Credits I am grateful to colleagues Ed ONeill, Constance Malpas, Katie Birch and Jim Michalko for some slides, and to Dennis Massie and Matt Goldner for additional advice. Sam Smith did the network pictures. OhioLink data from work in progress analysing historic circ data. Collaboration between OCLC and OhioLink. Scott Wilson picture from his blog: WOBL – One Big Library on the Web. Influenced by Dan Chudnovs phrase, One Big Library.
1.Print network: distribution to libraries which are close to users; good libraries are big libraries because access=collocation (80s) 2.Resource sharing. Cataloging/resource sharing/ejournals externalized to specialist services (90s-00s) 3. WOBL (one big library on the web). Library resource available in the idiom of the web (00s- ). Global discovery/request supported by well- seamed logistics. Seamless policy-aware interaction between local, group, global.
1980s: +68% 1990s: +96% Total Interlibrary Borrowing / Total Fulltime Students
At a Tier I ARL institution… Implementation of new local system puts OPAC access on hold; reliance on national union catalog increases visibility of collective collection -- temporarily Information needs continue to exceed local collection capacity, even at the best-resourced institutions
At a Tier II ARL institution… Move to electronic; less consortial impact
At a Tier III ARL institution… Increased vulnerability to changes in information environment limited purchasing power limited local infrastructure Consortial lift … On demand research request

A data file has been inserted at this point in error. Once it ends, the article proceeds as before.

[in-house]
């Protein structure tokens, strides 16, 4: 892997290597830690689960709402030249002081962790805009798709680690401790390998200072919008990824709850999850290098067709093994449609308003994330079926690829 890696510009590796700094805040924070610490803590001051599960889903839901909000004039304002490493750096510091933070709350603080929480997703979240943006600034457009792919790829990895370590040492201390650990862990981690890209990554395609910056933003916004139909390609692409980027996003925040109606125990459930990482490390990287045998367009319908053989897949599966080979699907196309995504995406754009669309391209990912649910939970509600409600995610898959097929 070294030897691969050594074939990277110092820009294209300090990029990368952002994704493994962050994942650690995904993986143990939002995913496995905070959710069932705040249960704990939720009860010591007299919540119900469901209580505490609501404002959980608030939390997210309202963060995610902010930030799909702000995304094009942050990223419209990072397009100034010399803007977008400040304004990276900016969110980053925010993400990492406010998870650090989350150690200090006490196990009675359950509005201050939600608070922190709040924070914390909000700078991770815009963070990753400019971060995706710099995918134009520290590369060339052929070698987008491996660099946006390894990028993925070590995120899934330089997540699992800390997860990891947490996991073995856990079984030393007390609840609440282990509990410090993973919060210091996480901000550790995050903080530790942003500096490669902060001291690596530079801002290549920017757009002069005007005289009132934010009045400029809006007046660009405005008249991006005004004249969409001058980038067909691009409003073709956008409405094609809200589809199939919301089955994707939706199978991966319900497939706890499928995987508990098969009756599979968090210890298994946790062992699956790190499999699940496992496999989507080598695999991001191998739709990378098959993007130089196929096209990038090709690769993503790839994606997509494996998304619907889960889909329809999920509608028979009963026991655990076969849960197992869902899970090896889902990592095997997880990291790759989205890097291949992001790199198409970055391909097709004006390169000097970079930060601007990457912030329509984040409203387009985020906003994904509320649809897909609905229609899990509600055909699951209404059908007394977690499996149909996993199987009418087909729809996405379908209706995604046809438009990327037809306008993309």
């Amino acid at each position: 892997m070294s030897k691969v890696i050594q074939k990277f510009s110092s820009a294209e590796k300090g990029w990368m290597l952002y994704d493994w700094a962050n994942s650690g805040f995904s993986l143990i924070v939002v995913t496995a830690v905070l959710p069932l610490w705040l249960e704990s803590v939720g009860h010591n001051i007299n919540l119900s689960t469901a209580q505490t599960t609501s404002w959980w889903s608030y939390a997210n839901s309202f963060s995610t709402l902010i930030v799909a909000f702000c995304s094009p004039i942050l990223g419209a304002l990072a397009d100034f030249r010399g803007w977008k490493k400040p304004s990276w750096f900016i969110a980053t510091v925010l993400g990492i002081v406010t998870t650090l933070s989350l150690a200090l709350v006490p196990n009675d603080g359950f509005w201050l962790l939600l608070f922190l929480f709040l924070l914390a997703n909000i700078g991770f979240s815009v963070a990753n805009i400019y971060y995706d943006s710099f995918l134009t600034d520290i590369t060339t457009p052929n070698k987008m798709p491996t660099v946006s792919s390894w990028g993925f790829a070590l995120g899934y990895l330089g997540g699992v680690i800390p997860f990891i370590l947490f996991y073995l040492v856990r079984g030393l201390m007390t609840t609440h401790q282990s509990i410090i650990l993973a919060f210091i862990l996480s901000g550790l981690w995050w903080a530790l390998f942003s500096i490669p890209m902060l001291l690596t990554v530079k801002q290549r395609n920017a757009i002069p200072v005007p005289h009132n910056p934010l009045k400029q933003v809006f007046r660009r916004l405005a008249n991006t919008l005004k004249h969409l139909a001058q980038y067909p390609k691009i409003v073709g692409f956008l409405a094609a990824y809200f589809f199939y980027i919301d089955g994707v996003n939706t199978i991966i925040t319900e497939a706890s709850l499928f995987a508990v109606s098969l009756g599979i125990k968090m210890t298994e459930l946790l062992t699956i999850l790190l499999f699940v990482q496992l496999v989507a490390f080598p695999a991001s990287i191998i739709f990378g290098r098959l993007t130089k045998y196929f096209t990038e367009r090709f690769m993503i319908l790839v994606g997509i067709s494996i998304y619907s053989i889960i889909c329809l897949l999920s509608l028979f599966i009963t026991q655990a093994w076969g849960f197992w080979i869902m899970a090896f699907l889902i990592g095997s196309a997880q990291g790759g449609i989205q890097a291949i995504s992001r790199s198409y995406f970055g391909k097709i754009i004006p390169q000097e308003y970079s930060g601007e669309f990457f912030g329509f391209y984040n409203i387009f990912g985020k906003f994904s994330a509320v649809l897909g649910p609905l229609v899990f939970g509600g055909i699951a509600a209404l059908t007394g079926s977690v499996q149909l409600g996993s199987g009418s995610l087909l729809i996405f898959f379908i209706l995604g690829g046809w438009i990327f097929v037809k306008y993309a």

Library Inventory 20% head80% long tail Libraries aggregate supply at the local level… About the only places you could explore outside the mainstream were the library and the comic book shop. Chris Anderson, The Long Tail
The long tail Impact? Systemwide efficiences Aggregation of supply Unified discovery Low transaction costs Aggregation of demand
Libraries and the long tail dynamic Aggregate supply? 1.7% of circulations are ILLs (60% of aggregate G5 collection owned by one library only) Aggregate demand? 20% of collection accounted for 90% of use (2 research libraries over ~4 years)
Limited aggregation of supply at network level : Fragmented discovery Management data not used High transaction costs – find it/get it Fragmented inventory/shipping But the global library resource is diffused across thousands of locations … Leads to weak gravitational pull and low network visibility for libraries and library collections Limited aggregation of demand at network level: Difficult to mobilize a large number of users Not projected into user environments
University of Washington July-Dec. 2006/2007 100% increase in ILL requests via WorldCat 70% increase in borrowing within Summit consortium WorldCat Local and Resource Sharing
Orbis Cascade Group catalog on.org VDX for intra-consortia requesting Circulation interoperabilityOCLC network WorldCat Navigator
Then: Users built workflow around libraries Now: Library must build services around user workflow Discovery happens elsewhere Disclosure Then: Attention abundant; resources scarce Now: Attention scarce; resources abundant Use benefits from visibility
Collective collection Visibility drives demand: discovery is global Pressure on space Mass digitization Rationalisation of off-site storage Preservation of print becomes a big issue Optimal overlap – Yano/Ithaka work – 2:13; 6:0